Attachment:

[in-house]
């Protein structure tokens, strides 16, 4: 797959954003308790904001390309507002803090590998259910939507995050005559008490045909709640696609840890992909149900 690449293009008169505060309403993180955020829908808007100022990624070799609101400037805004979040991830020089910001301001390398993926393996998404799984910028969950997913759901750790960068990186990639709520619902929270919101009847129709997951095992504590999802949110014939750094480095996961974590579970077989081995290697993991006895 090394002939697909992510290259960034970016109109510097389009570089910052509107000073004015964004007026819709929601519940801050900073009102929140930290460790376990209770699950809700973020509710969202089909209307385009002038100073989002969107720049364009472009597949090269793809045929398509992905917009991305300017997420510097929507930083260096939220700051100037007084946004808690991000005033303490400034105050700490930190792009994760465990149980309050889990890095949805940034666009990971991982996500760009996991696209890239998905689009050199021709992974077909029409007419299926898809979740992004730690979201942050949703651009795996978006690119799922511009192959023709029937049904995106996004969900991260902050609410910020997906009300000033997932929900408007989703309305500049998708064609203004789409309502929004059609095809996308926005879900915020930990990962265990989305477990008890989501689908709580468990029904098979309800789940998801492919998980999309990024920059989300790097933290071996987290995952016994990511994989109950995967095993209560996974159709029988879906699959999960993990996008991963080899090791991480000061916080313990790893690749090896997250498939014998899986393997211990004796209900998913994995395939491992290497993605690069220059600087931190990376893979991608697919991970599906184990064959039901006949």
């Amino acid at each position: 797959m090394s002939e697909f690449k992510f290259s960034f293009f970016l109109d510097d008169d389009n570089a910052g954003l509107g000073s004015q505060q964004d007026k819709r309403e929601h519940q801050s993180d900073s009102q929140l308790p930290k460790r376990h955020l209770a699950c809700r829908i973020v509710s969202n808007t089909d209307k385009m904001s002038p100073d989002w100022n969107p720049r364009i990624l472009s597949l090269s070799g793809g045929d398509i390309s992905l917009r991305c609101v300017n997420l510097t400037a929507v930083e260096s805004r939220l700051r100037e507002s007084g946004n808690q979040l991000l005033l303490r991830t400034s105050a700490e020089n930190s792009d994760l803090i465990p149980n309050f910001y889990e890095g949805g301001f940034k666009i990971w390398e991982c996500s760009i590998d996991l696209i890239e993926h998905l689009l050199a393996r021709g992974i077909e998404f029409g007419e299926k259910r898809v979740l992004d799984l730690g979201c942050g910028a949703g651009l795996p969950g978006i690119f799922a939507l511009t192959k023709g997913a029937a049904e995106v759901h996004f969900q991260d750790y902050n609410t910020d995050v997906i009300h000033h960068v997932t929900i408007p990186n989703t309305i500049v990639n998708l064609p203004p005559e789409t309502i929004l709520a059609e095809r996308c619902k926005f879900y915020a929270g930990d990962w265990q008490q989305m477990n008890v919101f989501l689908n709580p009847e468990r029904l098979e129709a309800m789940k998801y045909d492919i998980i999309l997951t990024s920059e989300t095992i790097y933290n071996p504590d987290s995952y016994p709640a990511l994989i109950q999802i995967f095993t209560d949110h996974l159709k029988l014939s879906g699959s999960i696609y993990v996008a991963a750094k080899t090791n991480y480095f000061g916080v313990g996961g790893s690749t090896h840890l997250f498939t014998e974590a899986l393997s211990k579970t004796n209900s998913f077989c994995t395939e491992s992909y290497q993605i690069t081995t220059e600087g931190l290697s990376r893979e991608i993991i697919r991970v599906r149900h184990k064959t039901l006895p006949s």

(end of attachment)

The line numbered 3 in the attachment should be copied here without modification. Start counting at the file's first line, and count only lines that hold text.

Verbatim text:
């Amino acid at each position: 797959m090394s002939e697909f690449k992510f290259s960034f293009f970016l109109d510097d008169d389009n570089a910052g954003l509107g000073s004015q505060q964004d007026k819709r309403e929601h519940q801050s993180d900073s009102q929140l308790p930290k460790r376990h955020l209770a699950c809700r829908i973020v509710s969202n808007t089909d209307k385009m904001s002038p100073d989002w100022n969107p720049r364009i990624l472009s597949l090269s070799g793809g045929d398509i390309s992905l917009r991305c609101v300017n997420l510097t400037a929507v930083e260096s805004r939220l700051r100037e507002s007084g946004n808690q979040l991000l005033l303490r991830t400034s105050a700490e020089n930190s792009d994760l803090i465990p149980n309050f910001y889990e890095g949805g301001f940034k666009i990971w390398e991982c996500s760009i590998d996991l696209i890239e993926h998905l689009l050199a393996r021709g992974i077909e998404f029409g007419e299926k259910r898809v979740l992004d799984l730690g979201c942050g910028a949703g651009l795996p969950g978006i690119f799922a939507l511009t192959k023709g997913a029937a049904e995106v759901h996004f969900q991260d750790y902050n609410t910020d995050v997906i009300h000033h960068v997932t929900i408007p990186n989703t309305i500049v990639n998708l064609p203004p005559e789409t309502i929004l709520a059609e095809r996308c619902k926005f879900y915020a929270g930990d990962w265990q008490q989305m477990n008890v919101f989501l689908n709580p009847e468990r029904l098979e129709a309800m789940k998801y045909d492919i998980i999309l997951t990024s920059e989300t095992i790097y933290n071996p504590d987290s995952y016994p709640a990511l994989i109950q999802i995967f095993t209560d949110h996974l159709k029988l014939s879906g699959s999960i696609y993990v996008a991963a750094k080899t090791n991480y480095f000061g916080v313990g996961g790893s690749t090896h840890l997250f498939t014998e974590a899986l393997s211990k579970t004796n209900s998913f077989c994995t395939e491992s992909y290497q993605i690069t081995t220059e600087g931190l290697s990376r893979e991608i993991i697919r991970v599906r149900h184990k064959t039901l006895p006949s």